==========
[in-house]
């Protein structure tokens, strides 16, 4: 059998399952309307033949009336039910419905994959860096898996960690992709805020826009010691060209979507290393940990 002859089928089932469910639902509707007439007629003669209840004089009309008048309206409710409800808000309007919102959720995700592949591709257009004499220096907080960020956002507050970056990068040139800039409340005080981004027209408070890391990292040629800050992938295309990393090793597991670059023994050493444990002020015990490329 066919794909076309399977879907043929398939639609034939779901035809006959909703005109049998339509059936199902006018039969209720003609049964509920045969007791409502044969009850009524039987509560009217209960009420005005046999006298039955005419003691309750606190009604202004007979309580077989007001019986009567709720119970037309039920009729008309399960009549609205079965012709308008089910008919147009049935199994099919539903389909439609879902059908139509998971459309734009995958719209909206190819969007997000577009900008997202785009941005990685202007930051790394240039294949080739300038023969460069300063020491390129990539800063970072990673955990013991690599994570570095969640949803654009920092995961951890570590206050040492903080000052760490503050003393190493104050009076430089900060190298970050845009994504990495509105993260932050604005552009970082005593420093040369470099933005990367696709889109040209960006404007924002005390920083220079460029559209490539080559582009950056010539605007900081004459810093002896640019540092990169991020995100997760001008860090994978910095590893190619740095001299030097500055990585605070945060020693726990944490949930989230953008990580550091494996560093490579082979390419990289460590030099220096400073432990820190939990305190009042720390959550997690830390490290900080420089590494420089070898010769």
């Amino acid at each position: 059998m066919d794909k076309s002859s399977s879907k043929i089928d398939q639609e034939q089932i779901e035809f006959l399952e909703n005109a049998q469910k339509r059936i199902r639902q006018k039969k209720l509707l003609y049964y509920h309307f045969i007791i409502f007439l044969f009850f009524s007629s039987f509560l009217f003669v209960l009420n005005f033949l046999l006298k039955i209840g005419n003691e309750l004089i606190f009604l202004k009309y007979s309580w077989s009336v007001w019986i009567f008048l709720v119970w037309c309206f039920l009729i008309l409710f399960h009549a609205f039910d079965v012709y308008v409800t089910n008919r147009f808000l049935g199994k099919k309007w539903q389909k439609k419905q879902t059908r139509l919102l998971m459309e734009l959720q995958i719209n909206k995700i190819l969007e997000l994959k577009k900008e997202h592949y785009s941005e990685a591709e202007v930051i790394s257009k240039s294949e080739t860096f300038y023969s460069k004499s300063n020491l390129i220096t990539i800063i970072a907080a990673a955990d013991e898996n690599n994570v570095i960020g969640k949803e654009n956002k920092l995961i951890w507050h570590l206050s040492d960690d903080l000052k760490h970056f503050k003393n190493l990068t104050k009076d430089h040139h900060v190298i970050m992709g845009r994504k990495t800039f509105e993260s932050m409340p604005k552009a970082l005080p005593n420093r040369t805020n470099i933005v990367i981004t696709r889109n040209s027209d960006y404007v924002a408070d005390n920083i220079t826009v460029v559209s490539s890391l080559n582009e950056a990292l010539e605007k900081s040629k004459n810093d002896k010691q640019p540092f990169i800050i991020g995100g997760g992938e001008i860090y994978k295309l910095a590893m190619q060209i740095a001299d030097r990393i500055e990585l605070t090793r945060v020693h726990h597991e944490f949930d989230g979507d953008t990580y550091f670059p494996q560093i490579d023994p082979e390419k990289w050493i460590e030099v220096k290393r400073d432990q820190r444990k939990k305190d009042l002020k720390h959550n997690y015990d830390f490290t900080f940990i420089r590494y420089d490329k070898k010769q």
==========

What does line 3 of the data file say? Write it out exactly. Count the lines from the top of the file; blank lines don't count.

């Amino acid at each position: 059998m066919d794909k076309s002859s399977s879907k043929i089928d398939q639609e034939q089932i779901e035809f006959l399952e909703n005109a049998q469910k339509r059936i199902r639902q006018k039969k209720l509707l003609y049964y509920h309307f045969i007791i409502f007439l044969f009850f009524s007629s039987f509560l009217f003669v209960l009420n005005f033949l046999l006298k039955i209840g005419n003691e309750l004089i606190f009604l202004k009309y007979s309580w077989s009336v007001w019986i009567f008048l709720v119970w037309c309206f039920l009729i008309l409710f399960h009549a609205f039910d079965v012709y308008v409800t089910n008919r147009f808000l049935g199994k099919k309007w539903q389909k439609k419905q879902t059908r139509l919102l998971m459309e734009l959720q995958i719209n909206k995700i190819l969007e997000l994959k577009k900008e997202h592949y785009s941005e990685a591709e202007v930051i790394s257009k240039s294949e080739t860096f300038y023969s460069k004499s300063n020491l390129i220096t990539i800063i970072a907080a990673a955990d013991e898996n690599n994570v570095i960020g969640k949803e654009n956002k920092l995961i951890w507050h570590l206050s040492d960690d903080l000052k760490h970056f503050k003393n190493l990068t104050k009076d430089h040139h900060v190298i970050m992709g845009r994504k990495t800039f509105e993260s932050m409340p604005k552009a970082l005080p005593n420093r040369t805020n470099i933005v990367i981004t696709r889109n040209s027209d960006y404007v924002a408070d005390n920083i220079t826009v460029v559209s490539s890391l080559n582009e950056a990292l010539e605007k900081s040629k004459n810093d002896k010691q640019p540092f990169i800050i991020g995100g997760g992938e001008i860090y994978k295309l910095a590893m190619q060209i740095a001299d030097r990393i500055e990585l605070t090793r945060v020693h726990h597991e944490f949930d989230g979507d953008t990580y550091f670059p494996q560093i490579d023994p082979e390419k990289w050493i460590e030099v220096k290393r400073d432990q820190r444990k939990k305190d009042l002020k720390h959550n997690y015990d830390f490290t900080f940990i420089r590494y420089d490329k070898k010769q």